Sunday, April 24, 2011

Soul searching

When I was a kid, early-teens, it was listening to Radio North Sea, Radio Caroline (when it was on the air), Radio Luxembourg, hidden away in my bedroom, on a black-plastic transistor radio that I had to take apart and solder the circuits back together every couple of weeks so that it would keep working. (Remember Drupi?  Or Golden Earring?  Maybe Neil Young?  (I had such a picture in my head of Neil Young from hearing him sing this, night after night on the radio, that when eventually I saw him on TV, it was a shock to see that he looked nothing like my imagined idol.)

And then the visuals.... I literally discovered Marillion because of the album sleeve to Misplaced Childhood.  Led Zep, Budgie, Greenslade... a mix of the music and the Roger Dean artwork that we shamelessly and adoringly copied, large-scale, as murals on the school walls.

And today? I'd rather listen to a Grant Napear rant than music radio, where the same saccarrine songs are played over, and over, and over again. MTV (remember? it stands for Music TV?) is inane and not worth watching anymore, unless you're somewhere like Singapore or Egypt, where they still actually play music videos day-and-jetlagged-night... and if you're not still young-enough or social-enough to be touring the clubs and live shows all week every week, and if you're not hearing about them by word-of-mouth, how do you hear that music that you might otherwise miss?

You can randomise on Pandora, or let iTunes genius find music that you might perhaps-maybe like (and that it will instantly sell to you), but for me they fail miserably, probably because by 21-days of iTunes is full of Marillion, British folk, shameless glam rock and slightly-obscure guitarists.

Or you can watch House because you love Hugh Laurie (and if you only know him as House, you need to see Black Adder... and find out that Rowan Atkinson is more than the appalling Mr Bean at the same time).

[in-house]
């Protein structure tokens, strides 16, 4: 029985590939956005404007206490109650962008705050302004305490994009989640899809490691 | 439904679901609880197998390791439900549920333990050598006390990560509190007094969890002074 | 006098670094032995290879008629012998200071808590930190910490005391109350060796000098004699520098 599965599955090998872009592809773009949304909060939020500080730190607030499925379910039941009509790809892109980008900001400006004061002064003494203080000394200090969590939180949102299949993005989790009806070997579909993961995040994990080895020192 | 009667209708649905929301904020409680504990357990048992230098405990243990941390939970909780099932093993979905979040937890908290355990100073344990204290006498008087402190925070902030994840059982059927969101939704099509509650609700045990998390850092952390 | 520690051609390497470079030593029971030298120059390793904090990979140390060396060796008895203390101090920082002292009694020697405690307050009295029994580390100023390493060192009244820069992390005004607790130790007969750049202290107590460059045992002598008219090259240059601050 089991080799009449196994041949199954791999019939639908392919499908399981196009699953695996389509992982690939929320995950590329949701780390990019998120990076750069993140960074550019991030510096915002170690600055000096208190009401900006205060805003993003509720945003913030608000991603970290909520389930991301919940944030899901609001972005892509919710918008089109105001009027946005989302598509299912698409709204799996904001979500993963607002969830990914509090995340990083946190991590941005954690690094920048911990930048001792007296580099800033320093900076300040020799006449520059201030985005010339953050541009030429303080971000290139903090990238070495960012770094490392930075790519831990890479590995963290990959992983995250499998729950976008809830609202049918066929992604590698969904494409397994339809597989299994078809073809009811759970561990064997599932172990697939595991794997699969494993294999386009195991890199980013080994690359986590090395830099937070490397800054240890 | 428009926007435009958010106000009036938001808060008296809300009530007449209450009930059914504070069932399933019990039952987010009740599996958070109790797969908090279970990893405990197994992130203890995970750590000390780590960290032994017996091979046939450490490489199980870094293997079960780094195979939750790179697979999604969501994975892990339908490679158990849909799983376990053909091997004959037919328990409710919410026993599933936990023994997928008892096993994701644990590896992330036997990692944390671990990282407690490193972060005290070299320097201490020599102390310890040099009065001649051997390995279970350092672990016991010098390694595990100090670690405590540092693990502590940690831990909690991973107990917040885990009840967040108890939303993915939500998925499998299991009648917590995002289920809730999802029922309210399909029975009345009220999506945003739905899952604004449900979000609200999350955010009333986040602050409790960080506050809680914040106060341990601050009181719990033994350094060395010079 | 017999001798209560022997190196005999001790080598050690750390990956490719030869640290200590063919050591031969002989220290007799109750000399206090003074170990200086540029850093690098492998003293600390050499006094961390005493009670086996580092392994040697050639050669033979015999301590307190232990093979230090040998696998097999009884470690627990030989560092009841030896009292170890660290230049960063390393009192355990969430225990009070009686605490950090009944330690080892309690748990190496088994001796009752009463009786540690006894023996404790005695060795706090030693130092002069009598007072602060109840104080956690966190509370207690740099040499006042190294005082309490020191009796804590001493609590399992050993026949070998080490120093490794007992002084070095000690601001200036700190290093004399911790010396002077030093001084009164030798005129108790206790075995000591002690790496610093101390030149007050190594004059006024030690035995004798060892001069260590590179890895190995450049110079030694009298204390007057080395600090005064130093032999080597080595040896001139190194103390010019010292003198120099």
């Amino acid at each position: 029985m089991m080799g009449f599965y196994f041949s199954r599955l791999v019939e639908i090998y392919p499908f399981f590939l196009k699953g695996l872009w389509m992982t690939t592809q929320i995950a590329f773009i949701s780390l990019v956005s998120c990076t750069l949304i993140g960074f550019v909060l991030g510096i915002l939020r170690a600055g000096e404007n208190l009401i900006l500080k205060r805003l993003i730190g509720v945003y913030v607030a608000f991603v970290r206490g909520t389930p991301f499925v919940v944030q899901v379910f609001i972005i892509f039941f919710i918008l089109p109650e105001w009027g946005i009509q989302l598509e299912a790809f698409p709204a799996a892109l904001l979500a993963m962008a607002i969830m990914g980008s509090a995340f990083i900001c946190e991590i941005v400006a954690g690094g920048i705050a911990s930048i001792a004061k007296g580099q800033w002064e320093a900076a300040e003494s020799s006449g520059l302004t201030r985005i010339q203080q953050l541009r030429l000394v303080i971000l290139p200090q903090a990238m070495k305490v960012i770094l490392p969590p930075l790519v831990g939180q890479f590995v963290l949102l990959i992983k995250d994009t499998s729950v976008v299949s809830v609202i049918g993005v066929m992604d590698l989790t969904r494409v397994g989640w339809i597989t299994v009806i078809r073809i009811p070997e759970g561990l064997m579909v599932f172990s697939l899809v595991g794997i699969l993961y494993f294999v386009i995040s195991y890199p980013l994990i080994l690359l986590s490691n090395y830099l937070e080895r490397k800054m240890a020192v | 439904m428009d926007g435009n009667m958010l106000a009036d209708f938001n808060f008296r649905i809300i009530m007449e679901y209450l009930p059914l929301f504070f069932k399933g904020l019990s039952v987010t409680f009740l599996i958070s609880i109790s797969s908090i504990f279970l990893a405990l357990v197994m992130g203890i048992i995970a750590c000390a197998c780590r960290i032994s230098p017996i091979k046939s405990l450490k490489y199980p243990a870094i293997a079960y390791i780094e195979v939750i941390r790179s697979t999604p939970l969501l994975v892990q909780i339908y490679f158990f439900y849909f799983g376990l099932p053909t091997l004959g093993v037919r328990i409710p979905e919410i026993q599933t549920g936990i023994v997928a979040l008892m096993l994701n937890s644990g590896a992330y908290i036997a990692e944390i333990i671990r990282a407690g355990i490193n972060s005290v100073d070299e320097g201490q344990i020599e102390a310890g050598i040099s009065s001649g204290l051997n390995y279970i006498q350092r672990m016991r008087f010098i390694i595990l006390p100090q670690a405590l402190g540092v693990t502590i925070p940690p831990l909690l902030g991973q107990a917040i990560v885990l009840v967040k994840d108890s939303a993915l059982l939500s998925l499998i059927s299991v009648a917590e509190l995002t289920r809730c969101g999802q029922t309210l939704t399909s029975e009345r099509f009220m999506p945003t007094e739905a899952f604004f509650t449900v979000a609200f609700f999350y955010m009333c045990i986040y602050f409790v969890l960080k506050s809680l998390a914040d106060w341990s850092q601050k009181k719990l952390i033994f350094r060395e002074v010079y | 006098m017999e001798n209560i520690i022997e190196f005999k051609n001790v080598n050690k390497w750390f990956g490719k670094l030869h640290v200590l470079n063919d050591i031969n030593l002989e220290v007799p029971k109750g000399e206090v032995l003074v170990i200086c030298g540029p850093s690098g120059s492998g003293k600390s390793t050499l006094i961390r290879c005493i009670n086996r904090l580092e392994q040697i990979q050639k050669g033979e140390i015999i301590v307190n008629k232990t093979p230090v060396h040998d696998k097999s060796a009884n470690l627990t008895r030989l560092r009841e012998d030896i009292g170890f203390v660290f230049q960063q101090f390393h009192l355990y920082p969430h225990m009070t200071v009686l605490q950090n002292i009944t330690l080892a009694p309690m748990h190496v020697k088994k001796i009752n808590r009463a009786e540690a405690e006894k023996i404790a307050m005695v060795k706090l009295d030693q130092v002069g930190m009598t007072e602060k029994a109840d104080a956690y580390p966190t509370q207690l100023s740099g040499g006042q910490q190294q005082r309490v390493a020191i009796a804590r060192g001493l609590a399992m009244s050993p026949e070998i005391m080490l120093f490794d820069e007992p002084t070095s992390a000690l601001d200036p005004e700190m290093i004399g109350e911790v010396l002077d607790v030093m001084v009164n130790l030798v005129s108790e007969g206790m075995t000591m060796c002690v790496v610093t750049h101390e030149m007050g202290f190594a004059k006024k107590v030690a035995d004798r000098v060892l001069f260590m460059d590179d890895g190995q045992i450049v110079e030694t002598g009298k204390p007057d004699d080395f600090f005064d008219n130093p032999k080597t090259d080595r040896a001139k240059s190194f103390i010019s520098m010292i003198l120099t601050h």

A few weeks ago,  an episode of House started with scenes from a rodeo. The music was entrancing. Had this been even five years ago, that would have been it... unless the credits at the end of the show included the music (and were not shown at lightning speed or cut completely as is standard practise with US television), the only way of re-finding and identifying the music would be to carry it in your head and hum it to someone who might just know... it would have been a tantalising soundtrack that was lost unless you'd earlier planned on videoing the show and knew someone who could help identify it (like the old guy in the record store in Uppingham, who knew Babe Ruth when Larry and I described the song from Kevin's mystery-music cassette tape.. now that takes me back thirty years or more).

But now? I paused and replayed, Shazam'd the music on my iPhone (no luck), replayed and listened again and again, Googled the lyrics... and found Black Lab.  And more.... music for sale here and on iTunes. Of course.

Why hadn't I heard Paul Durham, Black Lab, before? The song resonated instantly... like a forgotten dream made real.

If not for technology...

(We can and do automate process and delivery... but we will never automate true soul.)


  1. Great post. Found your blog through Paul Durham's tweet :) I love Black Lab and initially found them because I hear their music on Buffy the Vampire Slayer. And now I'm off to peruse more of your blog! (moerelle)

  2. I love this... It's exactly the way i feel too <3